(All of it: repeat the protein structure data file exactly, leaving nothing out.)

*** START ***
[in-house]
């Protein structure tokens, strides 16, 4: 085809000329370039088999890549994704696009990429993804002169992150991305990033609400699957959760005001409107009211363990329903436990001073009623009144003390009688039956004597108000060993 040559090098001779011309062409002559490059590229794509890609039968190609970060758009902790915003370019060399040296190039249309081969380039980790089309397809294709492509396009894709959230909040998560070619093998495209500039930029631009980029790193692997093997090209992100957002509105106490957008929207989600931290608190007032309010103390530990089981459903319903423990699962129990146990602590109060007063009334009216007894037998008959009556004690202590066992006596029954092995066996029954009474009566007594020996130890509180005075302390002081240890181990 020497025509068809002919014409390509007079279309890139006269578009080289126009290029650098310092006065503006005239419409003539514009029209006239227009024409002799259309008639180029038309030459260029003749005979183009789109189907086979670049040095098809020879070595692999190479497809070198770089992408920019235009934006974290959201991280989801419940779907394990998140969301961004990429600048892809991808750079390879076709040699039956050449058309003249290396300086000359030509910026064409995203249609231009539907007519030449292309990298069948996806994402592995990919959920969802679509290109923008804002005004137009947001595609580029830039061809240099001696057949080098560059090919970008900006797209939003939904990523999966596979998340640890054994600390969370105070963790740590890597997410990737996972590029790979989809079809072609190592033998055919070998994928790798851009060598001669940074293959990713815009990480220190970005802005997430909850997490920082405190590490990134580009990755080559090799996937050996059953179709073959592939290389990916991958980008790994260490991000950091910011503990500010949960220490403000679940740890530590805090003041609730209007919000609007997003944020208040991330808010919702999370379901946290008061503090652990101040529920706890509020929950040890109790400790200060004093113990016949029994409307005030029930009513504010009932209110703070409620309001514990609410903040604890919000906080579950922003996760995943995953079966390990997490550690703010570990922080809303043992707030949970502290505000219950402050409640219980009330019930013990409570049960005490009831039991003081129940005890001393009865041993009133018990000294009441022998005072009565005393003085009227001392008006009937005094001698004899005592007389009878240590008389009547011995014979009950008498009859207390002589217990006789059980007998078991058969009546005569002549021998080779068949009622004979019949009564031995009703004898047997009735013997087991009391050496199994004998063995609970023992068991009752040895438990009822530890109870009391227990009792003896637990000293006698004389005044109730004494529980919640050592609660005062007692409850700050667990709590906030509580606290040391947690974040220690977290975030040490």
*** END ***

[in-house]
């Protein structure tokens, strides 16, 4: 085809000329370039088999890549994704696009990429993804002169992150991305990033609400699957959760005001409107009211363990329903436990001073009623009144003390009688039956004597108000060993 040559090098001779011309062409002559490059590229794509890609039968190609970060758009902790915003370019060399040296190039249309081969380039980790089309397809294709492509396009894709959230909040998560070619093998495209500039930029631009980029790193692997093997090209992100957002509105106490957008929207989600931290608190007032309010103390530990089981459903319903423990699962129990146990602590109060007063009334009216007894037998008959009556004690202590066992006596029954092995066996029954009474009566007594020996130890509180005075302390002081240890181990 020497025509068809002919014409390509007079279309890139006269578009080289126009290029650098310092006065503006005239419409003539514009029209006239227009024409002799259309008639180029038309030459260029003749005979183009789109189907086979670049040095098809020879070595692999190479497809070198770089992408920019235009934006974290959201991280989801419940779907394990998140969301961004990429600048892809991808750079390879076709040699039956050449058309003249290396300086000359030509910026064409995203249609231009539907007519030449292309990298069948996806994402592995990919959920969802679509290109923008804002005004137009947001595609580029830039061809240099001696057949080098560059090919970008900006797209939003939904990523999966596979998340640890054994600390969370105070963790740590890597997410990737996972590029790979989809079809072609190592033998055919070998994928790798851009060598001669940074293959990713815009990480220190970005802005997430909850997490920082405190590490990134580009990755080559090799996937050996059953179709073959592939290389990916991958980008790994260490991000950091910011503990500010949960220490403000679940740890530590805090003041609730209007919000609007997003944020208040991330808010919702999370379901946290008061503090652990101040529920706890509020929950040890109790400790200060004093113990016949029994409307005030029930009513504010009932209110703070409620309001514990609410903040604890919000906080579950922003996760995943995953079966390990997490550690703010570990922080809303043992707030949970502290505000219950402050409640219980009330019930013990409570049960005490009831039991003081129940005890001393009865041993009133018990000294009441022998005072009565005393003085009227001392008006009937005094001698004899005592007389009878240590008389009547011995014979009950008498009859207390002589217990006789059980007998078991058969009546005569002549021998080779068949009622004979019949009564031995009703004898047997009735013997087991009391050496199994004998063995609970023992068991009752040895438990009822530890109870009391227990009792003896637990000293006698004389005044109730004494529980919640050592609660005062007692409850700050667990709590906030509580606290040391947690974040220690977290975030040490």